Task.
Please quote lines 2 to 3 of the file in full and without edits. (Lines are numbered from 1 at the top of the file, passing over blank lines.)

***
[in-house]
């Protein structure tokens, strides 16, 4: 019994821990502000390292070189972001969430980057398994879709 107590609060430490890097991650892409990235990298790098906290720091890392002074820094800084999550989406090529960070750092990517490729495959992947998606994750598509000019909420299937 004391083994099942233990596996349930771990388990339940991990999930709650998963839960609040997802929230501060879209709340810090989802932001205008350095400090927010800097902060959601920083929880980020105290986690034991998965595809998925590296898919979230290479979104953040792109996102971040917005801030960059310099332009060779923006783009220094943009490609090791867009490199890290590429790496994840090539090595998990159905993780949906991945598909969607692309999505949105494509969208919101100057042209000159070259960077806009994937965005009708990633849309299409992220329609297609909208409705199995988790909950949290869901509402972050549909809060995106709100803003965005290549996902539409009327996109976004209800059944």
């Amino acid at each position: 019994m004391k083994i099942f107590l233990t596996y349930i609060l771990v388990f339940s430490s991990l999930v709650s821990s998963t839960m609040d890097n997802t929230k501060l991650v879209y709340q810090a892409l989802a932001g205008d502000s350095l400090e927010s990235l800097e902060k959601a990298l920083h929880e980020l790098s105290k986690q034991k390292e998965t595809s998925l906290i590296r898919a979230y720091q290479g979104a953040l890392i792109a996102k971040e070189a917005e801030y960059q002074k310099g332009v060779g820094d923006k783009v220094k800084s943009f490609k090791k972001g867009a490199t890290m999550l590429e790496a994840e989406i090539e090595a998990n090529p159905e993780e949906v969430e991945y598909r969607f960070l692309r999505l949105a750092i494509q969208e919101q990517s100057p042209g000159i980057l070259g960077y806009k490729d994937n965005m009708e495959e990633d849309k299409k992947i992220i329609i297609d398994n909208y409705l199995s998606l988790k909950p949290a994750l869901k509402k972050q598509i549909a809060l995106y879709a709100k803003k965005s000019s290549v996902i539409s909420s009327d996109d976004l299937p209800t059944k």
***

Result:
């Protein structure tokens, strides 16, 4: 019994821990502000390292070189972001969430980057398994879709 107590609060430490890097991650892409990235990298790098906290720091890392002074820094800084999550989406090529960070750092990517490729495959992947998606994750598509000019909420299937 004391083994099942233990596996349930771990388990339940991990999930709650998963839960609040997802929230501060879209709340810090989802932001205008350095400090927010800097902060959601920083929880980020105290986690034991998965595809998925590296898919979230290479979104953040792109996102971040917005801030960059310099332009060779923006783009220094943009490609090791867009490199890290590429790496994840090539090595998990159905993780949906991945598909969607692309999505949105494509969208919101100057042209000159070259960077806009994937965005009708990633849309299409992220329609297609909208409705199995988790909950949290869901509402972050549909809060995106709100803003965005290549996902539409009327996109976004209800059944």
């Amino acid at each position: 019994m004391k083994i099942f107590l233990t596996y349930i609060l771990v388990f339940s430490s991990l999930v709650s821990s998963t839960m609040d890097n997802t929230k501060l991650v879209y709340q810090a892409l989802a932001g205008d502000s350095l400090e927010s990235l800097e902060k959601a990298l920083h929880e980020l790098s105290k986690q034991k390292e998965t595809s998925l906290i590296r898919a979230y720091q290479g979104a953040l890392i792109a996102k971040e070189a917005e801030y960059q002074k310099g332009v060779g820094d923006k783009v220094k800084s943009f490609k090791k972001g867009a490199t890290m999550l590429e790496a994840e989406i090539e090595a998990n090529p159905e993780e949906v969430e991945y598909r969607f960070l692309r999505l949105a750092i494509q969208e919101q990517s100057p042209g000159i980057l070259g960077y806009k490729d994937n965005m009708e495959e990633d849309k299409k992947i992220i329609i297609d398994n909208y409705l199995s998606l988790k909950p949290a994750l869901k509402k972050q598509i549909a809060l995106y879709a709100k803003k965005s000019s290549v996902i539409s909420s009327d996109d976004l299937p209800t059944k």